Research is a key educational component to both Rheumatology fellowship tracks. Chronic pain, defined as daily persistent pain for at least six months, costs the U.S. up to $635 billion each year in medical treatment and lost productivity.
At the Wake Forest School of Medicine Section on Rheumatology, our priority is to better understand the mechanisms of chronic musculoskeletal pain and discover a new treatment paradigm for this disabling condition.
Our research focuses include rheumatoid arthritis and osteoarthritis, with specialization in clinical and translational research in pain and systemic lupus erythematosus.
Also, it is possible for a fellow with a keen interest in research to apply for and become part of the Department of Internal Medicine's William R. Hazzard Scholars Program.
Rheumatology Research Initiatives and Highlights
- Association of nociceptive responsivity with clinical pain and the moderating effect of depression
- Combining cognitive-behavioral therapy and milnacipran for fibromyalgia
- Research to encourage exercise for fibromyalgia: use of motivational interviewing, outcomes from a randomized controlled trial
- Effects of moderate to vigorous physical activity on long-term clinical outcomes and pain severity in fibromyalgia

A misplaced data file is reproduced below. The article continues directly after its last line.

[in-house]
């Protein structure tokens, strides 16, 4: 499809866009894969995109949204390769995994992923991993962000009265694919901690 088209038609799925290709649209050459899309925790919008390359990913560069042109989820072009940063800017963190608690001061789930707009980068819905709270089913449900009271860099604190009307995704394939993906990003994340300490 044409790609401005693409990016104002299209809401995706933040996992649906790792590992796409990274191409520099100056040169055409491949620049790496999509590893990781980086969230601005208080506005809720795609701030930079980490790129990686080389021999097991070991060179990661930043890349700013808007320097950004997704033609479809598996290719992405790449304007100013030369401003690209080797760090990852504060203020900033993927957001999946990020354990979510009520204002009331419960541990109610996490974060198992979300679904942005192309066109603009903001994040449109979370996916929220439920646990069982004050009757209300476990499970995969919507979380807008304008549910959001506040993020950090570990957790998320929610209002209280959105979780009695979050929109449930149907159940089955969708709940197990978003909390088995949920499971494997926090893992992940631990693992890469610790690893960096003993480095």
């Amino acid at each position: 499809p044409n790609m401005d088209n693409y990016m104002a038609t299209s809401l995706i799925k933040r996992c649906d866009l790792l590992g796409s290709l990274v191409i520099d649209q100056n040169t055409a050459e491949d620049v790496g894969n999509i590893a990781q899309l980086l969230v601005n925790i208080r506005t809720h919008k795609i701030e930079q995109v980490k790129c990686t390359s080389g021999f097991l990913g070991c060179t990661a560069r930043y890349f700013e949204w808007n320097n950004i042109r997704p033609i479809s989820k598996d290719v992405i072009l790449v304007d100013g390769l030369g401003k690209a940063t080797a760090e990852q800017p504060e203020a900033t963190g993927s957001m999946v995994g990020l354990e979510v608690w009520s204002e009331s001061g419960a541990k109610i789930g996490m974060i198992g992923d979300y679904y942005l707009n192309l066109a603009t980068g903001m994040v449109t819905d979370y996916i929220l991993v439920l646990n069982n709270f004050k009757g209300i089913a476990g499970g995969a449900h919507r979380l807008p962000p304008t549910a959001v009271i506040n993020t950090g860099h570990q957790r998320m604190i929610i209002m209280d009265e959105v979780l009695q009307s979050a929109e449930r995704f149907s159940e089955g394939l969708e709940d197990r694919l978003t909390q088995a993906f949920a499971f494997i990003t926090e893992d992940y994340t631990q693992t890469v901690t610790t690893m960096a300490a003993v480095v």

Conferences and Didactics
In the Rheumatology Fellowship Program, faculty teaching in the clinic and on the consult team is supplemented by a complete program of conferences. Our formal two-year curriculum covers fundamental clinical and basic sciences knowledge in rheumatology.
Regular conferences include:
- Arthritis rounds
- Research conference
- Journal club
- Practice-based learning and improvement conference
- Radiology and pathology conferences
- Core curriculum conference
Didactic and Hands-on Instruction
The succeeding time in the program is designed to meet the clinical or research objective of each track. Additional instruction in musculoskeletal ultrasound is also provided.
These learning activities are complemented by the twice-yearly, three-day Carolina Fellows Conferences, where fellows and their program directors from the four North and South Carolina fellowship programs meet for jointly provided educational sessions. These sessions include didactic presentations and hands-on workshops, including cadaver-based arthrocentesis training.
Fellows are evaluated on both their activities and progress. Throughout the fellowship, you’ll keep records detailing clinical experience, educational activities and research exposure. These are reviewed with you on a monthly basis, at which time you’ll be given feedback regarding your performance as well as an opportunity to critique your educational experience.
These evaluations are reviewed by the Education Committee, the director of the hand fellowship and the director of the orthopaedic program on a quarterly basis.